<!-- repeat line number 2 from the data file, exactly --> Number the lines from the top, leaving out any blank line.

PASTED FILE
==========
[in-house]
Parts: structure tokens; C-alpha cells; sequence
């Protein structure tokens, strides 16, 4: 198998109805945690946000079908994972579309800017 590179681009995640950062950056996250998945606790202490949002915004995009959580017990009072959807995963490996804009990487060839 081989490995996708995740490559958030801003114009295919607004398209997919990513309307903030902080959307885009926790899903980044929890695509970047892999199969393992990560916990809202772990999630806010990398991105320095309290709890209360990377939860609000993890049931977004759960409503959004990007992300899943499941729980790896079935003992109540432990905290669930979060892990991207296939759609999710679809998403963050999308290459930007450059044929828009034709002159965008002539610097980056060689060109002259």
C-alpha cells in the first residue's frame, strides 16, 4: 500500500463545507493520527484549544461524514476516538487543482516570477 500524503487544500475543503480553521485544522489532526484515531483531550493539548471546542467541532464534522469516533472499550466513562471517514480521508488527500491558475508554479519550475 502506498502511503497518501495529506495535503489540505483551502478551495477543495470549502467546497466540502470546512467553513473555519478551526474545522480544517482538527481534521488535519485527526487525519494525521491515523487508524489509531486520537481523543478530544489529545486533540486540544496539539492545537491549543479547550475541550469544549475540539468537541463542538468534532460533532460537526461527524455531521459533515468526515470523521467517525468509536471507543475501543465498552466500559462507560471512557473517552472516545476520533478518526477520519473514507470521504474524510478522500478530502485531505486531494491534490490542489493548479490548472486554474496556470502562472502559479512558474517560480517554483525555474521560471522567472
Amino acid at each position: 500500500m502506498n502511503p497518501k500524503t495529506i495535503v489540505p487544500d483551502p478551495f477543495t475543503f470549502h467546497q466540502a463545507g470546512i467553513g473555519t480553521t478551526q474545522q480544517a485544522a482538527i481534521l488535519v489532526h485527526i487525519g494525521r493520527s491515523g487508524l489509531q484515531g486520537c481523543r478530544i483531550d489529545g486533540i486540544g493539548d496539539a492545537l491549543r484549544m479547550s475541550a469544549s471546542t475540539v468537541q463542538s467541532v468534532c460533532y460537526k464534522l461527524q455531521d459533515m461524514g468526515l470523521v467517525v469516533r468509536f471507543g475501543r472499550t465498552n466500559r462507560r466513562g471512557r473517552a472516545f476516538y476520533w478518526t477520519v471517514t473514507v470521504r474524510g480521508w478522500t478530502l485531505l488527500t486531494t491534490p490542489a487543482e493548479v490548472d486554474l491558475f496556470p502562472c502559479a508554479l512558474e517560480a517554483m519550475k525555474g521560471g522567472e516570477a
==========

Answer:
Parts: structure tokens; C-alpha cells; sequence